Today I feel scientifically vindicated. I have often said that bad candidates over-rate their abilities, while good ones under-rate their abilities. If you ask two job applicants "On a scale from 1 to 10, how proficient are you with Excel?" the more skilled person will often rate themselves lower than the less skilled person. I know this because I used to work in a place that tested people's computer skills after they rated themselves.There are several explanations for this behavior. One explanation is that top performers set higher standards for their own performance. Another explanation is that the more a person knows about Excel, the more they realize just how much they still do NOT know about Excel.
But today, Jason Seiden wrote a post about the Dunning-Kruger effect - where Cornell scientists showed that Darwin was right when he said, "ignorance more frequently begets confidence than does knowledge." They went on to note that and "people with true knowledge tend to underestimate their competence." Sweet, sweet scientific vindication for one of my long-held opinions.
[Update July 2020] Studies also show that women don't self promote as much as men. The researchers noted that, "In every setting we explored, we observed a substantial gender gap in self-promotion: Women systematically provided less favorable assessments of their own past performance and potential future ability than equally performing men."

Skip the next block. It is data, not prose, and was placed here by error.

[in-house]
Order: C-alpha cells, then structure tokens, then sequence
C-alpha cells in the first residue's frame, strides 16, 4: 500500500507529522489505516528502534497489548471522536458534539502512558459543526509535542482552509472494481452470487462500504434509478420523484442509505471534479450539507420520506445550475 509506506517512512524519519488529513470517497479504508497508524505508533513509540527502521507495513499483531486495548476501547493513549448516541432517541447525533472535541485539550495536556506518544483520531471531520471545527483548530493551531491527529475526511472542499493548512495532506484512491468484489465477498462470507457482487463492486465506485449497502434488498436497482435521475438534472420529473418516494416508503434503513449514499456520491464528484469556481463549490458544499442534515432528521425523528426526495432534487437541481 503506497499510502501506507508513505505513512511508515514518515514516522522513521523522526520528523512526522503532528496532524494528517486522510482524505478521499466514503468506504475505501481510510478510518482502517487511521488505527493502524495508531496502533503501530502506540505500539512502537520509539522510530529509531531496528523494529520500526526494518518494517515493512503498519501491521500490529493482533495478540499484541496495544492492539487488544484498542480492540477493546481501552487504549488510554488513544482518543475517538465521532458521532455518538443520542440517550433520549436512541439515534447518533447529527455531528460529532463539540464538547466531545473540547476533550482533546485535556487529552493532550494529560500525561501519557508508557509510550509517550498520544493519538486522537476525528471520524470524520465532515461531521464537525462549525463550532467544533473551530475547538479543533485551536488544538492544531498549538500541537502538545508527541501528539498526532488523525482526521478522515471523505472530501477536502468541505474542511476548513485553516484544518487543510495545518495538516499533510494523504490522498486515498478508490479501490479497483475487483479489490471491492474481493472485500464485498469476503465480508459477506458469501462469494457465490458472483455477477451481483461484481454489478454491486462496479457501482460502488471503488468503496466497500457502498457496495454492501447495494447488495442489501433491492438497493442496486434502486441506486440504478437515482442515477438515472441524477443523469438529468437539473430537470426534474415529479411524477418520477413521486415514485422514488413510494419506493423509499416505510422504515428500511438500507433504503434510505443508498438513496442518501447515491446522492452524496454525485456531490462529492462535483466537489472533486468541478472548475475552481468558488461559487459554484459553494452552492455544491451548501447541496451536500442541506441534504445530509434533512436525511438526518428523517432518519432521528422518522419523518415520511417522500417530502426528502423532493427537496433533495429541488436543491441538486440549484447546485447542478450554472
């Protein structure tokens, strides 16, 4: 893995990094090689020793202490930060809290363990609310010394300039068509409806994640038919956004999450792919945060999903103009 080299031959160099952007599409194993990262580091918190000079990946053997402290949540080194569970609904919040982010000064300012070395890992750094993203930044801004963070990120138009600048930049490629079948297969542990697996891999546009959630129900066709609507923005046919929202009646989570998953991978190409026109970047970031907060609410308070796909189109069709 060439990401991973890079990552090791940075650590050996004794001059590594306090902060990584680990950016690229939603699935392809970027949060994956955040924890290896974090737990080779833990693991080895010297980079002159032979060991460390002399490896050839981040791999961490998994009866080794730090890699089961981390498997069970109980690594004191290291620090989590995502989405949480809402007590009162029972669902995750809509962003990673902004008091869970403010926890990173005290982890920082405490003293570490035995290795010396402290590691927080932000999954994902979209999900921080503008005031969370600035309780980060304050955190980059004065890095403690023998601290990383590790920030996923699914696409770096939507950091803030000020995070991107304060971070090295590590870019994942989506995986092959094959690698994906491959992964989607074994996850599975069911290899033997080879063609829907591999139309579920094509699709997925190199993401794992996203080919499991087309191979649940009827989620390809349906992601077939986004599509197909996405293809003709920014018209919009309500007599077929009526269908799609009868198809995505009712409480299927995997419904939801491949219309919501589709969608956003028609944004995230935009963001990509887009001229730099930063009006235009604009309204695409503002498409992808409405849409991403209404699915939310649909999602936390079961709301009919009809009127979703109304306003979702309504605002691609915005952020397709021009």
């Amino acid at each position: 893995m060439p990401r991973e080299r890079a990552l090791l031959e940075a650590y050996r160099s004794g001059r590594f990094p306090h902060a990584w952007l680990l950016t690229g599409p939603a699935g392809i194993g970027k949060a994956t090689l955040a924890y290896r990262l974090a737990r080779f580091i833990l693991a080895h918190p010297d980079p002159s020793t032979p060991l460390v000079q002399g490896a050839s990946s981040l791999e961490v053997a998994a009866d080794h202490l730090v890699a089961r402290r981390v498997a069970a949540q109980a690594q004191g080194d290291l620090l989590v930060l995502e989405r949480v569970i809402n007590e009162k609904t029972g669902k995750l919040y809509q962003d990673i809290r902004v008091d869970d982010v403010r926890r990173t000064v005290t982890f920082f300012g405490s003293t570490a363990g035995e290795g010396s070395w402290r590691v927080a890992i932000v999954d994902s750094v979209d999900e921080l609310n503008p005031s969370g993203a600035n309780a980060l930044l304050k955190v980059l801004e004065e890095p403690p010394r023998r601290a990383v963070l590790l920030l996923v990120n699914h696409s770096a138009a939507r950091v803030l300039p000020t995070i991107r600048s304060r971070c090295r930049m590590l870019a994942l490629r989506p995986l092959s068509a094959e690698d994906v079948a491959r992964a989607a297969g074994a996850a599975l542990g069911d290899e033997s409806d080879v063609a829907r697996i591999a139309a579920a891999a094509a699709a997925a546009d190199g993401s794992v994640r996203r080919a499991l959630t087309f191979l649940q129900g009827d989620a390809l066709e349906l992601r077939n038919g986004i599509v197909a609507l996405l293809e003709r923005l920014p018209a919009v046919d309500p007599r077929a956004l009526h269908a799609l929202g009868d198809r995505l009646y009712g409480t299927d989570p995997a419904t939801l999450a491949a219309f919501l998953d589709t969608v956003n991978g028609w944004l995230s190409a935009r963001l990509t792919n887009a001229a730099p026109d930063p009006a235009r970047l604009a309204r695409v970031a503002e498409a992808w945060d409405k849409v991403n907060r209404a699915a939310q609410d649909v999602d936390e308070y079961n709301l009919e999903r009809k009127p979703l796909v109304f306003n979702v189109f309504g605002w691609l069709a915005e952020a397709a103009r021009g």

Have you ever hired someone incompetent? Think back to the interview. Odds are you asked them to assess their own ability to do the job. They exuded confidence and most humans prefer to listen to and believe someone confident.
But if less competent people are often more confident, and are more likely to over-rate their abilities - then asking people to rate themselves is a virtually foolproof way to hire the wrong person. Frankly, if you ask people to rate themselves on their abilities, it would surprise me if you ever hire anyone competent to do the job.
So when you are interviewing, instead of asking people to rate their abilities, ask them specific questions about what they have done, and then apply your own rating scale. Their opinion of their own abilities is virtually irrelevant.
If you'd like to stop wasting your time on the irrelevant, superficial aspects of interviewing, and start understanding the deeper elements of what really predicts success a new hire, read our post on How to Conduct a Job Interview so Top Performers Actually Want to Take Your Job.
And, if you prefer all that research and information pulled together into one attractive document you can easily share with others, download our Employer Guide to Interviewing.
Topics: Interviewing Executives
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